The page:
What Lies Beneath?

By Teagan Williams (Sun Valley High School, Aston, PA)

Emme was just born when her brother disappeared. She couldn’t comprehend the anxiety her parents developed when they almost lost her to the mess of saltwater and riptides.

“Hey, wait! Get back here!” Her ears were oblivious, and her mind was set on a bucket full of water. The edge of the water wasn’t deep enough, so she inched out farther. The bucket still came up half empty, so out she went. Her knees were cold first, then her hips. Every step out felt more dangerous, yet it was liberating. Her adrenaline rocketed, and she bolted towards the break of the waves.

The bucket flew from her hand, saltwater overcame her taste buds, a whistle blew three times, and then, there was silence except for her own heartbeat.

The tranquility settled like concrete but didn’t last quite as long. Everything was slow, and Emme’s eyes defied opening. Unexpectedly, her body began descending deeper and faster every moment. Her back led the way, and if she had opened her eyes she would have seen her limbs stretching above her, but she kept them pinched shut.

Before her breath could be completely taken away, Emme plummeted onto a hammock of seaweed. One eye at a time, she noticed her surroundings. She laid facing up at something that was impossible to exist.

Above her was the ocean she had just come from, full of fish and salt. There was no bottom, however, only a floating layer of water. She took it in for a moment before fear struck. The trap of seaweed released her, then reshaped itself. When she landed on the ground, her sight was captured by a boy who looked to be a couple of years younger. She noticed his hair, golden like her own, that fell to his shoulders in curls, and his messy, pirate-like outfit.

Her lip quivered, and she refused to look away from the boy, who was watching the seaweed reconstruct. Finally, he turned to her.

She opened her lips slightly, but he interrupted, “Follow me.” The boy began crouching, but he moved quickly. Emme sat still for a moment, then chased after him.

“Where are we going?” she called out but was interrupted by a finger to the boy’s lips.

“Just follow me,” he repeated, then continued on. He brought her through some unfamiliar bushes until they sat at the top of a hill. In sight stood a sand castle larger than one Emme could ever imagine sculpting on her own. A faded, wooden door was mounted in the castle, barely matching the grainy walls. Nevertheless, the door caught Emme’s eye.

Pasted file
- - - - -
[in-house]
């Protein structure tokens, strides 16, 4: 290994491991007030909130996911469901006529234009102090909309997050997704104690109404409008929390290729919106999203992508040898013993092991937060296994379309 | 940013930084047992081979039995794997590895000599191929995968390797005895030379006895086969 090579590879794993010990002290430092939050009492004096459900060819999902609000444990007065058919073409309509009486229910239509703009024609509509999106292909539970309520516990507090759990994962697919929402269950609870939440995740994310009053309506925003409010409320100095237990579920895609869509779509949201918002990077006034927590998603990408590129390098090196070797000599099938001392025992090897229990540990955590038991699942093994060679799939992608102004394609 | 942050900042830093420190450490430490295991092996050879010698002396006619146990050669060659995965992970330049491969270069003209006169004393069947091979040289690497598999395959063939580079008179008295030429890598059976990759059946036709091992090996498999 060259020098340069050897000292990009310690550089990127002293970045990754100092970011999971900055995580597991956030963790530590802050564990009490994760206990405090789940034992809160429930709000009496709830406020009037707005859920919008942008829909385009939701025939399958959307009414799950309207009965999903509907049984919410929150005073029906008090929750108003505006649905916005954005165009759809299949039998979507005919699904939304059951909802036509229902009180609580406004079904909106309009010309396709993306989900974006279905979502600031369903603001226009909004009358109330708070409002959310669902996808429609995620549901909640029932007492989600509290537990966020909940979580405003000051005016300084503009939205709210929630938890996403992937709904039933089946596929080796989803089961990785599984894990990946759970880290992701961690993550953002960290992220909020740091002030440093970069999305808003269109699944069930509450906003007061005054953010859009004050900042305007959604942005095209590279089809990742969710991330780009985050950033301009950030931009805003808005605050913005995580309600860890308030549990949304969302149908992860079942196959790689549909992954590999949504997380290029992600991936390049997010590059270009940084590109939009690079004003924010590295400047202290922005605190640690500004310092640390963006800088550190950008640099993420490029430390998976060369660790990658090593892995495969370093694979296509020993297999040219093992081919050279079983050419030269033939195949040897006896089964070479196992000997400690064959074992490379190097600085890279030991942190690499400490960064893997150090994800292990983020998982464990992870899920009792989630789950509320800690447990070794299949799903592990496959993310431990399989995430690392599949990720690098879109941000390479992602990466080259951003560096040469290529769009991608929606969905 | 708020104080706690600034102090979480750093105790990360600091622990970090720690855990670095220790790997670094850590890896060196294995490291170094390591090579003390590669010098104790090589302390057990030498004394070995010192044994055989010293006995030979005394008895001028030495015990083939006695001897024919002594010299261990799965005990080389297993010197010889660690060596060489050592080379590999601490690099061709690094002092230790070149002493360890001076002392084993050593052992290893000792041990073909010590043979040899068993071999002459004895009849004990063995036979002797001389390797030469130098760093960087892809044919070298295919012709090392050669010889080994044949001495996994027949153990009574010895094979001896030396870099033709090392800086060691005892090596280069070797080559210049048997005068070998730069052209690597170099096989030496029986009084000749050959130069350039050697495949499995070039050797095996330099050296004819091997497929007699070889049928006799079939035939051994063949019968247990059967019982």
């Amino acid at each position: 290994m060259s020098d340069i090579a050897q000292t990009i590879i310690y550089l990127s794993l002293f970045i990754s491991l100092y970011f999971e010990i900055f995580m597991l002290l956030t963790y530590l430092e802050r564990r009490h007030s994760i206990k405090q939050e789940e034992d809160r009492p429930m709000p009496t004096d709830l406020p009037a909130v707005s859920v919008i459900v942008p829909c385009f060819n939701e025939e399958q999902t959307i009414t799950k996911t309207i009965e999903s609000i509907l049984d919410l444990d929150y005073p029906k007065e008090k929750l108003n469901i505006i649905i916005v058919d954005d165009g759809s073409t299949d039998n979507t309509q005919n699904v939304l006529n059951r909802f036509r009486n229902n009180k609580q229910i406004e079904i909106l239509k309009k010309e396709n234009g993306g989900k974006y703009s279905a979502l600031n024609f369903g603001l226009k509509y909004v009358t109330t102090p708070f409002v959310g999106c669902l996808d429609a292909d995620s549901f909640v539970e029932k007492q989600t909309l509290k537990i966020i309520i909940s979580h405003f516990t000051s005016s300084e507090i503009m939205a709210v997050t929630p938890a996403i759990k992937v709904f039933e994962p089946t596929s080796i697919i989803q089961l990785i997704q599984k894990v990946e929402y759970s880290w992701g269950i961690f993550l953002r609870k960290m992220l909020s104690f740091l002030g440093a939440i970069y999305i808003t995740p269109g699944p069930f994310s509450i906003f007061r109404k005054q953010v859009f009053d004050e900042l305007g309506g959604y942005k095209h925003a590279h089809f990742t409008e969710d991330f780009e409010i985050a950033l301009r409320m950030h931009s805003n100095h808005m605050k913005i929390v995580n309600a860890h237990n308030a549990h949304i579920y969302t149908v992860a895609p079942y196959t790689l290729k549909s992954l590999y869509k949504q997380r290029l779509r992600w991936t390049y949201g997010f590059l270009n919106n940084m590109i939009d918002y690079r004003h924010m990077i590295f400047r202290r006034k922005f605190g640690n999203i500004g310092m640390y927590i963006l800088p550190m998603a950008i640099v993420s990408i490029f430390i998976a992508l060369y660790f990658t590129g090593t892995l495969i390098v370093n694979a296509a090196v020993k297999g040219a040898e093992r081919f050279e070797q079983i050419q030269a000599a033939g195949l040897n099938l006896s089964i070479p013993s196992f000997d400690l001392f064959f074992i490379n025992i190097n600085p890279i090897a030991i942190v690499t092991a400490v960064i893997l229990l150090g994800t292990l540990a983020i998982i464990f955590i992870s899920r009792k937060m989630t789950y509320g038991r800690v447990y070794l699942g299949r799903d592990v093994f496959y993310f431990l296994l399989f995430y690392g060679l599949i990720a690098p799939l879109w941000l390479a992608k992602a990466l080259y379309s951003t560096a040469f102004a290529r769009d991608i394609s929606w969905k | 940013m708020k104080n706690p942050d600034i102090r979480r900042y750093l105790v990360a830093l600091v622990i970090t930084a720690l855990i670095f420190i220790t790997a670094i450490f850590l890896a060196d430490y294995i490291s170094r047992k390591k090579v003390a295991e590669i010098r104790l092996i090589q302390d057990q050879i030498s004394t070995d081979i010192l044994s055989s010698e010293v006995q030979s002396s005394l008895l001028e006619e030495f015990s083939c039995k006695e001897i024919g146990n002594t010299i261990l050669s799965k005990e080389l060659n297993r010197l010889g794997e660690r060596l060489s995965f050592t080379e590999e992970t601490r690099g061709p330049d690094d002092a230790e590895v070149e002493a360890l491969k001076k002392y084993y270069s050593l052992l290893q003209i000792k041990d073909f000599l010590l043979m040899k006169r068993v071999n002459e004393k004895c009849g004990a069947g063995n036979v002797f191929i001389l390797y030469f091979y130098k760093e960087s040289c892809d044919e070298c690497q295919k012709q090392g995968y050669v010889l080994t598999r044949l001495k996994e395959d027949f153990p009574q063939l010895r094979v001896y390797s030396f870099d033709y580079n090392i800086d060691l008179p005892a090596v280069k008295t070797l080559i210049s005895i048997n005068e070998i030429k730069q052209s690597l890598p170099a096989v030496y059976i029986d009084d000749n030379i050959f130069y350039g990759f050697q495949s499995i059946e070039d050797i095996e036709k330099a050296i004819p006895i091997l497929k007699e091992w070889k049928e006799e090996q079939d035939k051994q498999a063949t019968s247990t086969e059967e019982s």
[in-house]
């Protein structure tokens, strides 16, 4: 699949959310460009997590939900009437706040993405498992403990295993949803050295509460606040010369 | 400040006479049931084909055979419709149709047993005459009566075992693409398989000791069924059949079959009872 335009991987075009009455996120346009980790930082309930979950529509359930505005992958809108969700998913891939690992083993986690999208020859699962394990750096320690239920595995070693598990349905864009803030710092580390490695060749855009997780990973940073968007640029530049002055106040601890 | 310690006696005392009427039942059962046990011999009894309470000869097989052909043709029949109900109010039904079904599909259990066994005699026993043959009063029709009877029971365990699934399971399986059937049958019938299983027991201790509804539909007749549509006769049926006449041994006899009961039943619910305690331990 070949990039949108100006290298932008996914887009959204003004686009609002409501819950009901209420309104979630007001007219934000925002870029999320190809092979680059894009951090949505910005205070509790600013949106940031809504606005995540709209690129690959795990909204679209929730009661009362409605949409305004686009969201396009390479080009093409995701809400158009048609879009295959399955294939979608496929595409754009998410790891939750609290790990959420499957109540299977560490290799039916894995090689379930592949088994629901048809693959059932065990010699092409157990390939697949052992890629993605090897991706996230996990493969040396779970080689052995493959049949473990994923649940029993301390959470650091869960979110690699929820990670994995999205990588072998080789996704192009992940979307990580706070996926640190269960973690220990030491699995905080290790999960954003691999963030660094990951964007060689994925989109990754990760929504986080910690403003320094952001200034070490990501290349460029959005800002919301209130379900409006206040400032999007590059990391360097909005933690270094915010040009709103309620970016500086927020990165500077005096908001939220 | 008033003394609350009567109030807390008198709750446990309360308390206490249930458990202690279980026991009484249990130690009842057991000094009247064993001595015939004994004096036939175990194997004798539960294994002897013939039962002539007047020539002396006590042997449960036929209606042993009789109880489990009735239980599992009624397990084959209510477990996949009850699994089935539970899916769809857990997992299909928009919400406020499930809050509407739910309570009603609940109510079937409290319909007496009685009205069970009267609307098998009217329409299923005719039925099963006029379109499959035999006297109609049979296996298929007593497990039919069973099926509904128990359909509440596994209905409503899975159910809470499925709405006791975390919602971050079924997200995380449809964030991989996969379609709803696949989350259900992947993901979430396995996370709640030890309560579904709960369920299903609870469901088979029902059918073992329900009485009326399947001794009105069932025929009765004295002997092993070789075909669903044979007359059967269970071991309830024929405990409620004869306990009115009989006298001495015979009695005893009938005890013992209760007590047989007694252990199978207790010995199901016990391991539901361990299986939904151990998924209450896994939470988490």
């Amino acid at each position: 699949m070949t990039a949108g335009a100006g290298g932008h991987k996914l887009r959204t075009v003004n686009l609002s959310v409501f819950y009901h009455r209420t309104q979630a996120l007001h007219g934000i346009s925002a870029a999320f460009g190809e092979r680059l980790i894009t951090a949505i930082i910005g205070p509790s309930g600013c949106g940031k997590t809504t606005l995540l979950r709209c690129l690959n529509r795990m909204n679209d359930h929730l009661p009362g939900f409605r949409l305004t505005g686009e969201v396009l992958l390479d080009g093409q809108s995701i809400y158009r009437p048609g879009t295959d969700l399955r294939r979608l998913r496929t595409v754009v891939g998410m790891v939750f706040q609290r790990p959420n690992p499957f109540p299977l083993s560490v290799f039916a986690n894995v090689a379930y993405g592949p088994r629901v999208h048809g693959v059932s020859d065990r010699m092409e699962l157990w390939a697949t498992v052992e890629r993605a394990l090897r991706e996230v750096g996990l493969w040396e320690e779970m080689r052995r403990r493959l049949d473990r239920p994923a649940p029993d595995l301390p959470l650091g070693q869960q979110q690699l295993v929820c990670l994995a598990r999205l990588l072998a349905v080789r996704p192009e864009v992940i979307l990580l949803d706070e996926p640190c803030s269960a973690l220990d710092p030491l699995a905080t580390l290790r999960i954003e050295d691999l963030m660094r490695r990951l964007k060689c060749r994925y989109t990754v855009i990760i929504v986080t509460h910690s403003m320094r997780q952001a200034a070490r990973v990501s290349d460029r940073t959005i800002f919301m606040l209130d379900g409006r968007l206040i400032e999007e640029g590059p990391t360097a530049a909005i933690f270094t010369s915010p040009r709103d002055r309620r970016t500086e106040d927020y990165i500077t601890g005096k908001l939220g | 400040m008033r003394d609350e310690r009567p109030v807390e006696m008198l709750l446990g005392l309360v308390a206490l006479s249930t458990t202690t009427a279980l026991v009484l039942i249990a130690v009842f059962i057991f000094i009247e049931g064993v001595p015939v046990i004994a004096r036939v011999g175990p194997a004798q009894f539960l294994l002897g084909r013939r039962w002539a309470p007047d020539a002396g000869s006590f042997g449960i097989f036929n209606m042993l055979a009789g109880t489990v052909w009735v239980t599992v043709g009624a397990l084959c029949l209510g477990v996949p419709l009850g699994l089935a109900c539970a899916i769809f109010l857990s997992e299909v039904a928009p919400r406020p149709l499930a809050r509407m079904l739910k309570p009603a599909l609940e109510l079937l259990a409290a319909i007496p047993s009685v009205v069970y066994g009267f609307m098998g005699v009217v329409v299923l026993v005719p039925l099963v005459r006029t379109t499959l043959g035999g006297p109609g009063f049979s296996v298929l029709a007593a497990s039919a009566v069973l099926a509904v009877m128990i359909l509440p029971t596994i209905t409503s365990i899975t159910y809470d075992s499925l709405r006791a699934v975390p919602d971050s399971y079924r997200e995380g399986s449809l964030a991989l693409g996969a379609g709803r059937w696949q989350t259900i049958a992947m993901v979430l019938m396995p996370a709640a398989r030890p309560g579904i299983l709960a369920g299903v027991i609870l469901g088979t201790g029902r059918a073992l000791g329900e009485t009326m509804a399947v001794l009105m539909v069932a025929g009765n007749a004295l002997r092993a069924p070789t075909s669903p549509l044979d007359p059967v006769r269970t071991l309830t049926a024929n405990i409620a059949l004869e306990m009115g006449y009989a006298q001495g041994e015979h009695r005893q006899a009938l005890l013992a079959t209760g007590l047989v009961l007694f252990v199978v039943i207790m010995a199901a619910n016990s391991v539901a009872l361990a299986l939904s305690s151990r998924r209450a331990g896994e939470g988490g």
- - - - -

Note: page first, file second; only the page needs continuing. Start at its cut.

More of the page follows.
Emme drew her attention away from the castle and asked, “Who are you? Where am I?”

“Oh, you just fell into this world. I did once, and I was scared too. I’m happy now…I really do love it here.” His sight remained set on his home while he asked, “Hey, wanna go inside?”

Fixing her vision back on the castle, she said nothing. Her cheeks grew and her head lifted: the fantasy overruled the fright.

“I’ll take that as a yes. I’m Kayden, by the way!”

“Kayden?” she repeated. He nodded, and she followed with, “Oh, I’m Emme.”

“Cool. Now, c’mon!” He took off again, and she trailed after him. They approached the door and let it creak open slowly.

“Wait here.” Kayden snuck inside for a moment, then reached his hand out and waved Emme in.

“Mama, I found a girl! Emme, come, come on!” he beckoned.

“Kay, what are you talking about?” Mama had a gentle voice, yet she looked like she could throw a boulder if she had to.

Emme hesitated again at the sound of Kayden’s name, this time recognizing the nickname.

“This girl! I just found her at the bottom of the portal, Mama.”

Mama shook her head at the boy, kneeling down to face the girl. Emme’s shoulders hunched, and her palms grew moist as the woman confronted her.

“You poor thing,” her tone expressed. She drew Emme into a cradling hug. “Are you okay? You didn’t injure yourself, did you?”

“I want to go home,” she whispered. She wasn’t crying, but her chest heaved as if she was. Her words became stuttered, and everything that had just occurred became sickening.

“It’s alright, dear, it’s okay. Come with me, you need to eat. You like fish? Come, let’s eat and get some rest.” Emme wondered how it was already so late in the day, but she didn’t mention it. Anyways, it was relieving to get to lay in a bed and close her eyes.